For almost as long as there has been fiction there have been crossovers. Ancient Greek (and Roman) mythology is essentially one big expanded universe, full of crossovers (like Tiresias appearing in Oedipus Tyrannus and later in the Odyssey). The Illiad is essentially the Civil War (the comic, not the film) of the Ancient Greek world, the depiction of the Trojan War being primarily told in the Illiad, but plays and stories like Ajax, the Aeneid, The Trojan Women and then the Odyssey depicting satellite stories revolving around the War and it’s outcome.
The desire to see crossovers has continued in fiction from then on. Wherever there is a shared continuity (and even when there isn’t), you will find some sort of crossover. Comics thrive off of it; video games use it for mash-up vs. fighting games; films used them to pit your favourite horror villains against each other until Marvel Studios revolutionised the film industry by successfully launching the Marvel Cinematic Universe – a move which inspired apparently every single other franchise and studio to hurriedly copy suit and cause nearly every online film critic to vomit every time they see the words ‘shared cinematic universe’.
And then we come to TV. After comics, I’d hazard TV probably has the most crossovers of any medium. With cartoons in particular, where, much like comics, a lot of the popular franchises were owned or licensed by the same company, be it Hanna-Barbera, Cartoon Network, Warner Brothers or Disney. The DCAU is one of the most prominent of these, with what had started as Batman: The Animated Series is now a large enough connected universe to rival the comics they’re based on. But even before that, you would have Batman appearing on episodes with Scooby-Doo and Speed Buggy – all owned by Hanna-Barbera.
These are all good examples of the fun, cameo style type of crossovers. Even before nerdgasming was a thing, seeing heroes from different cartoons team up was exciting enough that I still remember it now. But crossovers are also found in the live-action side of TV and serve many purposes, as well as just for the fun of it.
Franchises like Star Trek have enjoyed longevity by using spin-offs to expand their universe. And where there are spin-offs, there are crossovers. With the exception of the prequel series of Enterprise and Discovery, every other tv series had a premiere with some sort of handover from the previous series (Bones appeared in Encounter at Farpoint, the Enterprise-D with Captain Picard literally delivered most of the crew to DS9, Voyager started its journey at DS9 – and while Enterprise didn’t start with a crossover, it ended on one … although more on that later). Buffy the Vampire Slayer incorporated clever crossover episodes with its spin-off Angel, although Buffy moving to a different network caused both to have independence from each other for most of their respective runs, which may have worked in their favour. Crossovers are also used to celebrate franchise anniversaries, like the very memorable ‘Forever Red’ episode of Power Rangers: Wild Force bringing together ten years of Red Rangers.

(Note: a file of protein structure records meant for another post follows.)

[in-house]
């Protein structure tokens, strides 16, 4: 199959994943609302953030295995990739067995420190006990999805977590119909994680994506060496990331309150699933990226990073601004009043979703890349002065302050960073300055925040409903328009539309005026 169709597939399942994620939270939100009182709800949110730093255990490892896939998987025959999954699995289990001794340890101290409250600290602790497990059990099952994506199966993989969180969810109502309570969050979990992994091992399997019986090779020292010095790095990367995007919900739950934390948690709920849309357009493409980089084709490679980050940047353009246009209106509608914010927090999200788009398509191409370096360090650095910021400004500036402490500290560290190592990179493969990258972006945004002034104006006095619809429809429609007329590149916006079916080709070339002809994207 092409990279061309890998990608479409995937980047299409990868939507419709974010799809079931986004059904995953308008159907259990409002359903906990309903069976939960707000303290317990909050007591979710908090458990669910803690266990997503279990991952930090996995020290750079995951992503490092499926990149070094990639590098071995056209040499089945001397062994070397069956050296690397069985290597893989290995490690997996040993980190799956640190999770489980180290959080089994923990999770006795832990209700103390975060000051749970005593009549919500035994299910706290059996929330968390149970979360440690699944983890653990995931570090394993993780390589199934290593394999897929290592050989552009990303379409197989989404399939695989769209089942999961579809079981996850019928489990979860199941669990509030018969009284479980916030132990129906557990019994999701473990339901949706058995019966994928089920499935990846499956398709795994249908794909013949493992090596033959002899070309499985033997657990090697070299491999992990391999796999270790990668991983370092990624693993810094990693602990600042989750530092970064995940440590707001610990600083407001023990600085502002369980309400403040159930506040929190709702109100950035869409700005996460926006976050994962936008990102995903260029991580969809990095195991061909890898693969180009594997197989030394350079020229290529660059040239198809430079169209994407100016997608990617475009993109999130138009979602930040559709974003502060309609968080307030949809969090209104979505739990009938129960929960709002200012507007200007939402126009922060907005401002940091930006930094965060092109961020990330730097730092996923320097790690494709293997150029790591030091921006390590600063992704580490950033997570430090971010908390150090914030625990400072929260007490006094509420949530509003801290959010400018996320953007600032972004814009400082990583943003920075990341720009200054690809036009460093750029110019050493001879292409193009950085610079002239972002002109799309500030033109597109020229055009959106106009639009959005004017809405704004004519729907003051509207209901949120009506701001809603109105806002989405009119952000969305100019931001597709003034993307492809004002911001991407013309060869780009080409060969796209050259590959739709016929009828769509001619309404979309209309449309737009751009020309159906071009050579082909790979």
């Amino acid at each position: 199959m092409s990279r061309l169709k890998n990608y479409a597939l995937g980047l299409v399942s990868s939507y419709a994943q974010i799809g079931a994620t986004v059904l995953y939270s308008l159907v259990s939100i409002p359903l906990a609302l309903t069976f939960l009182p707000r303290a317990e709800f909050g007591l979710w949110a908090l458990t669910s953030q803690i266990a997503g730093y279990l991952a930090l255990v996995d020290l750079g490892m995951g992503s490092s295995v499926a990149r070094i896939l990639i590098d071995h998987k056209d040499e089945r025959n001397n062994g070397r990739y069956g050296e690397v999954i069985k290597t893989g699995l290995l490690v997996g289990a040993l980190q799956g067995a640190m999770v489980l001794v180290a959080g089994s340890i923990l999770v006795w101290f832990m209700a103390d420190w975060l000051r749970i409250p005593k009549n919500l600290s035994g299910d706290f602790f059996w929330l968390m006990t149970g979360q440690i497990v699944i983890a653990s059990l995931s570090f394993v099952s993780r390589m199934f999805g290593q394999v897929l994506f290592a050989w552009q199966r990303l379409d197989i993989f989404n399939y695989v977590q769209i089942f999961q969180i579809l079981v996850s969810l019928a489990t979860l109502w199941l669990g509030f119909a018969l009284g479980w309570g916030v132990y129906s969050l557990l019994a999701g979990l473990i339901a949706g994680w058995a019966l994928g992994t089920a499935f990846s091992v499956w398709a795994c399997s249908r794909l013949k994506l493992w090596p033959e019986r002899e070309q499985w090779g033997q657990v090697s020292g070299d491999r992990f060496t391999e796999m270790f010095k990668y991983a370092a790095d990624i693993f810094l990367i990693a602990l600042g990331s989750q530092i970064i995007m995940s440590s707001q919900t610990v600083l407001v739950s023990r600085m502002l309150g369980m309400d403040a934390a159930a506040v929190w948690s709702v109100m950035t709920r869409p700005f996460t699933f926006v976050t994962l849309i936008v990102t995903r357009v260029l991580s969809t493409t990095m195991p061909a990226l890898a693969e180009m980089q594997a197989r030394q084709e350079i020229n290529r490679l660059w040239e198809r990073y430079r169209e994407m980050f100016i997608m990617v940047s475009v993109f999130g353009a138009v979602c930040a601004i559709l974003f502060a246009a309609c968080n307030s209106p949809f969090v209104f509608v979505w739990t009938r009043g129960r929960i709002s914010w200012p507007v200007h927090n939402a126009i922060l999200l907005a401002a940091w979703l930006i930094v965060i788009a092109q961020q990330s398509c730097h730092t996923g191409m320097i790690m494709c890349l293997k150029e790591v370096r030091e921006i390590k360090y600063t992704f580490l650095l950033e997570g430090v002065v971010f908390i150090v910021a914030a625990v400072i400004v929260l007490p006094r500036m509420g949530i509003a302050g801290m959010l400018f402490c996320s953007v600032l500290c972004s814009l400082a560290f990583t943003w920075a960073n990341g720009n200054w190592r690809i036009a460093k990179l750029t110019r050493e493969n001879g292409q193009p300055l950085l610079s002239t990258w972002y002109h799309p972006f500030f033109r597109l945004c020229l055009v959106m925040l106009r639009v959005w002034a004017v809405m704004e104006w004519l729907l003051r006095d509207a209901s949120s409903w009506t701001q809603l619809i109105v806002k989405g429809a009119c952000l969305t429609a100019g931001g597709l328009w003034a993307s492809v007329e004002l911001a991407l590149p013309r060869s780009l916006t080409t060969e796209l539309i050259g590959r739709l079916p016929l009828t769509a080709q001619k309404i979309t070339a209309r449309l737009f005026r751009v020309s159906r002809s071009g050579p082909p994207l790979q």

Marvel Studios revolutionised the film industry by successfully launching the Marvel Cinematic Universe – a move which inspired apparently every single other franchise and studio to hurriedly copy suit and cause nearly every online film critic to vomit every time they see the words ‘shared cinematic universe’.
Fiction is the grown-up way of make believe – and much like one might play with toys from different franchises, crossovers let creators do the same with beloved characters while also celebrating an expanded universe and long history, in a fun and nostalgic way. But are there downsides? Well, one criticism that occurs is sometimes there is too much crossover and references. The aforementioned ‘These Are The Voyages …’ episode of Enterprise is called out by fans and creators alike for focusing too much on Riker’s story, instead of what should have been a farewell to the characters of that actual show. On the flip side, the MCU’s presence on TV is often berated for not enjoying too much of a connection with the films, although a lot of this has to do with the films avoiding any references to the show, for bizarre reasons.
But this Goldilock’s-aspect of the right amount of crossover isn’t a flaw of crossovers – as with any and every TV trope, it all comes down to execution. A crossover between franchises, done with love for the story or franchise without compromising the integrity of the show usually without fail rewards long term fans for their loyalty and devotion to the characters and the universe.